The tartan was launched at an anniversary event in Edinburgh by RDA President, Her Royal Highness, The Princess Royal. The Princess met with volunteers and participants from around the country and was presented with her very own RDA tartan scarf by brothers Andrew and William McLeod. Read more
Perfect paddocks aren’t just created over night, they take time, preparation and care. With regular maintenance you can transform your field to stay at its best. Here the team from Suregrow Fertiliser provide advice on how you can create your perfect paddock.
Horses can spend up to 16 hours a day grazing, so it is important for our horse’s health that we invest in their paddocks to benefit them in the long run.
Managing paddocks will differ, depending on how the land is used. Whether your horse is out 24/7, how many horses are in the field and the the number of acres they are in. The size of the horse or pony must also be considered.
Horses are fussy eaters, and therefore will often only eat sections and specific areas of a paddock. Paddocks can then quickly become overgrazed or over stocked and poor management can lead to problems.
To prevent overgrazing regularly rotate your fields to give the grass time to rest. This will help to maintain grass throughout the year and avoid the paddock turning into soil or mud.
Horses tend not to graze those areas where there are droppings. If possible, these should be removed on a daily or weekly basis.
Spring is the perfect time to pay attention to your paddocks. Once the land has started to dry out harrowing is a great way to promote new grass growth and this will help to remove dead grass and lightly rooted weeds.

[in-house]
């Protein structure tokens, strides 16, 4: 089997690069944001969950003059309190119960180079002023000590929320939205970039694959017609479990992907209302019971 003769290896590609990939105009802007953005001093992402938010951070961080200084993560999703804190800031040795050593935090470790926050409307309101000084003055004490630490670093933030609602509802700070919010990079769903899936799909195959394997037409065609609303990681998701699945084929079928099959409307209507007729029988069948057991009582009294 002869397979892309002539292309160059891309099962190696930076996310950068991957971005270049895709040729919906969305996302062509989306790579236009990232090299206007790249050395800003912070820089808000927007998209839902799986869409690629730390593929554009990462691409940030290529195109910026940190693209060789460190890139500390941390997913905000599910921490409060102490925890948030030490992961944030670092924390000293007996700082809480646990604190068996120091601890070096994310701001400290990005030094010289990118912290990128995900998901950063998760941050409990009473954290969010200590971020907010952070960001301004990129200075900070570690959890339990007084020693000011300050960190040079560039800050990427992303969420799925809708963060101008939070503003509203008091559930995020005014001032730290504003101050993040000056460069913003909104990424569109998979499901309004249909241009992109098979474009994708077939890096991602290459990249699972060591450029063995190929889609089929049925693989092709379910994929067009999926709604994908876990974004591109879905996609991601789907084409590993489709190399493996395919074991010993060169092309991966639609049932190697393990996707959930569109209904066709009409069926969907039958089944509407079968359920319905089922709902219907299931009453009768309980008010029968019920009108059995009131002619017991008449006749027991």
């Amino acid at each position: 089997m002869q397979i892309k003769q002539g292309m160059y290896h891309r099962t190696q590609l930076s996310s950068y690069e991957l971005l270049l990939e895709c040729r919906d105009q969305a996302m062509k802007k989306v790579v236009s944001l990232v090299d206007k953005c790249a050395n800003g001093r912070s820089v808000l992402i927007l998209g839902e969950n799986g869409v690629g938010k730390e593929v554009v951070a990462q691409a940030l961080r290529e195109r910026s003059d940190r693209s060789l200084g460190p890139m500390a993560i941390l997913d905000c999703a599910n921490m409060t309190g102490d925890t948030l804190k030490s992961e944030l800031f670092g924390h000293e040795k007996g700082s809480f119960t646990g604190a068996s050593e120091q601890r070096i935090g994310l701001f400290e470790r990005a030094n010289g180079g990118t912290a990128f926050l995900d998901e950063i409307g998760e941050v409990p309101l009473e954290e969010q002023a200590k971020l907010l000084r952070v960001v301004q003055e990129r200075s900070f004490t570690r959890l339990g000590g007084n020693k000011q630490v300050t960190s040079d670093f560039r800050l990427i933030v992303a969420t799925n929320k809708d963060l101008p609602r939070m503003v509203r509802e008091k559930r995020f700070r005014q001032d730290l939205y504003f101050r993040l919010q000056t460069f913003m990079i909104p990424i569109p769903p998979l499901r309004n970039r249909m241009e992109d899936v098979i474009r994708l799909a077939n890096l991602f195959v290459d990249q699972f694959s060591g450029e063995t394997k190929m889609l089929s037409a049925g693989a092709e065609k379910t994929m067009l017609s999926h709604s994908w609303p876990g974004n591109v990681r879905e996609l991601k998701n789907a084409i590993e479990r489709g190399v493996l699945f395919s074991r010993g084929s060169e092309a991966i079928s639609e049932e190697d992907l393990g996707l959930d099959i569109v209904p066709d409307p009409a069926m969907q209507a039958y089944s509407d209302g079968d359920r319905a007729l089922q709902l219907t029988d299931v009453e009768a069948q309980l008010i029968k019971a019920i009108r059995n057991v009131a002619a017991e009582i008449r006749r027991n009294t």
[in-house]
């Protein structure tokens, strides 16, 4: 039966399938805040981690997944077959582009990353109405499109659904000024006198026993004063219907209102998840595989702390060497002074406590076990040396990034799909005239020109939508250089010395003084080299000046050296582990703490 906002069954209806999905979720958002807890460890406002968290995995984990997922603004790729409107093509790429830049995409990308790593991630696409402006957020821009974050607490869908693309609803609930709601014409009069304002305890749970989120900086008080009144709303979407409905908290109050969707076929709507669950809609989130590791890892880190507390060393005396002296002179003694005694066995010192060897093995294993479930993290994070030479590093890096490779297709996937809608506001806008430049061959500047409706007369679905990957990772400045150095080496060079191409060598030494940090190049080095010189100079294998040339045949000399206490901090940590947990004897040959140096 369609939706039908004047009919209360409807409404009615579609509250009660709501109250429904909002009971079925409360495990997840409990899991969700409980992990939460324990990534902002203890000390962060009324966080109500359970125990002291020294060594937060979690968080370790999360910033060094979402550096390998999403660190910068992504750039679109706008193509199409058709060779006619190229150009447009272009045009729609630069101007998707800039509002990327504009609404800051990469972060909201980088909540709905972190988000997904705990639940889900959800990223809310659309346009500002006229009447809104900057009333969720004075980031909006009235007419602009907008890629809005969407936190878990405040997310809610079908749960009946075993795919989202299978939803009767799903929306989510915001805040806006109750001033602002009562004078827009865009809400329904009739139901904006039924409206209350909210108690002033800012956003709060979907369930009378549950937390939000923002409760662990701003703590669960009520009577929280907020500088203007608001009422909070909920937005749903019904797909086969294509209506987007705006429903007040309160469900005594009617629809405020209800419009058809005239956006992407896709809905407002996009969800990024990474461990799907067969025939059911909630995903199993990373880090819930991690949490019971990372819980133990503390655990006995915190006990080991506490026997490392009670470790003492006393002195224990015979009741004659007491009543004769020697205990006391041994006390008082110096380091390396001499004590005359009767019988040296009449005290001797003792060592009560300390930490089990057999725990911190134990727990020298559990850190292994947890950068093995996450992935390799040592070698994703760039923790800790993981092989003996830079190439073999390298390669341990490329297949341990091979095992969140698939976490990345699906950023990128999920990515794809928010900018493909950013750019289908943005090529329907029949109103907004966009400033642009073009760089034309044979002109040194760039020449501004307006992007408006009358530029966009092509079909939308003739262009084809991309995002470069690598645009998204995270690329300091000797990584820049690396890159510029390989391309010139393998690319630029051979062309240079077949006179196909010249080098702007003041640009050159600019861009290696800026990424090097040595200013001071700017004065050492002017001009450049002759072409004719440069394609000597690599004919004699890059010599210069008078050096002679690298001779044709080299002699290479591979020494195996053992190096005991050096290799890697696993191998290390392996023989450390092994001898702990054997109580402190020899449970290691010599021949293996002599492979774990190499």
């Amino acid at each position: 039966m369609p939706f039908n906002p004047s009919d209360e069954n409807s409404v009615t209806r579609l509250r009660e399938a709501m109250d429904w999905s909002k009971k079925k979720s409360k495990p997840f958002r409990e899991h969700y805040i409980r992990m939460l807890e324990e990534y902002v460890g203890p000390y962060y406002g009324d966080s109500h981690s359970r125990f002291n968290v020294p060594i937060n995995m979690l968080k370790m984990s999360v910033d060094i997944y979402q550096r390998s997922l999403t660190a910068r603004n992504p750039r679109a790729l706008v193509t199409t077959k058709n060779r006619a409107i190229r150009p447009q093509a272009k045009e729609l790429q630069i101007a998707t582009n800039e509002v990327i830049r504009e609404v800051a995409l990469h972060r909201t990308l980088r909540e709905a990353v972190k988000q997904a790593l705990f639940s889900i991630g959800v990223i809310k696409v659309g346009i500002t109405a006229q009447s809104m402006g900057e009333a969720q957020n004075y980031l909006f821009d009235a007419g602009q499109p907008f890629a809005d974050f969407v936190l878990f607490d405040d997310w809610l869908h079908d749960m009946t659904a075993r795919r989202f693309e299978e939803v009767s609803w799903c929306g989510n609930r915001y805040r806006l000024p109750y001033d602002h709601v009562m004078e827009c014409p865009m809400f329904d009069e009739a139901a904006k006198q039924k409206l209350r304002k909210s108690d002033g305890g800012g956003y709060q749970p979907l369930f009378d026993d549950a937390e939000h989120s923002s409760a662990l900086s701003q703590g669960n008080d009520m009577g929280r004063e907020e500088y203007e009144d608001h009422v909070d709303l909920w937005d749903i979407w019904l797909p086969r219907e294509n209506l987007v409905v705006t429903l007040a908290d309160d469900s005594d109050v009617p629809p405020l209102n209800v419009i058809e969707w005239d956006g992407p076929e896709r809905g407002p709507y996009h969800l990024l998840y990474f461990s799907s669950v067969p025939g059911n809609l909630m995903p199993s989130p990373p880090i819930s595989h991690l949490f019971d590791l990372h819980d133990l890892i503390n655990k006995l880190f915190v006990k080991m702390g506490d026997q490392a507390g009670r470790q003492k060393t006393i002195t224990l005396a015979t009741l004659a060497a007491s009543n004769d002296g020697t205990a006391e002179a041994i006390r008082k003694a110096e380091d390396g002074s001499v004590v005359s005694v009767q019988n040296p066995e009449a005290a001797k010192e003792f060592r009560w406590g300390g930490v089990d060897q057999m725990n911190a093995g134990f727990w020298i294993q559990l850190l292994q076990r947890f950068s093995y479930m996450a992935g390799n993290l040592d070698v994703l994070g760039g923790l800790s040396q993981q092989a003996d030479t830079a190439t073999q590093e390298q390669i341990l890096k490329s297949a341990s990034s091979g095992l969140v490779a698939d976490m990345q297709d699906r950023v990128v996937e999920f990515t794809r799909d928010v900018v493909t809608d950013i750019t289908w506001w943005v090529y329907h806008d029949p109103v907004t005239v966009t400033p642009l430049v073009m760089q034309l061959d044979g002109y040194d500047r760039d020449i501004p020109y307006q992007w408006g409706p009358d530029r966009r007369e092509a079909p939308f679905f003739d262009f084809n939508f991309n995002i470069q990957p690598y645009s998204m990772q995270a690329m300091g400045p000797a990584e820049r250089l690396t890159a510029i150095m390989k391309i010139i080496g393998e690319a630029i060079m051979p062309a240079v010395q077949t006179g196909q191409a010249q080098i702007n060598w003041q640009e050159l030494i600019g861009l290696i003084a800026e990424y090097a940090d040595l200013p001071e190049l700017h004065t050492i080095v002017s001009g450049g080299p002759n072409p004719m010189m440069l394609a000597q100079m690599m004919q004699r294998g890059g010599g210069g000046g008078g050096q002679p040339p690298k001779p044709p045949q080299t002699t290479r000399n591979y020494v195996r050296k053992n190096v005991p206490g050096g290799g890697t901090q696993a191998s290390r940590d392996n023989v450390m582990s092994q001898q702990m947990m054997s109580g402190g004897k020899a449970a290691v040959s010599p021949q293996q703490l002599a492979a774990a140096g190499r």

After the winter season rolling will help to level uneven and poached land. Timing is very important at this stage, if a field is too wet you will make a mess and if the land is too dry you won’t make a significant impact.
Fertilising with Suregrow Fertiliser is a vital component to achieve a well-balanced paddock. It stimulates root development resulting in a denser sward which helps suppress weed growth.
Suregrow fertiliser has been developed to be slow release and low in nitrogen avoiding lush high protein grass which can be harmful to horses and ponies.
When reseeding and over sowing the seed mixture should be carefully chosen. The ideal grass to provide grazing for horses and ponies is not the same grass that farmers might use for silage. A good paddock mixture should be hard wearing, quick to establish and contain the right blend for your paddock. Suregrow’s grass seed range consists of Paddock Grass Seed Mix, Fast Grass, Meadow and Laminitics Grass Mix.
For more information visit www.suregrowuk.com
Event rider and trainer Harriet Morris-Baumber is used to ridiculously early mornings, setting her alarm for 3.30am to travel to events up and down the country.
Here, Harriet offers her top tips on how to be prepared to ensure you can jump in the lorry safe in the knowledge that you have everything you need for the day. Read more
Notable for course-designing at Burghley Horse Trials for the last 13 years, Capt Phillips will be responsible for the course at this year’s Cazenove Capital Eventing Grand Prix held at the Equerry Bolesworth International Horse Show. Read more
This year will be the society’s 45th consecutive year of running this prestigious show which is set to be one of the best ever with a host of classes and events running over the weekend. Read more
“When training on the flat, suppleness is a key element which should be carefully attended to and developed. A useful exercise which can significantly help to improve suppleness is leg yield. It is the first lateral exercise that is introduced to a horse and involves working on two tracks.
Leg yield is the most basic of lateral movements and encourages looseness and flexibility across the whole of the horse’s body whilst ensuring that the rider uses the correct aids and leg positioning to influence the horse. Read more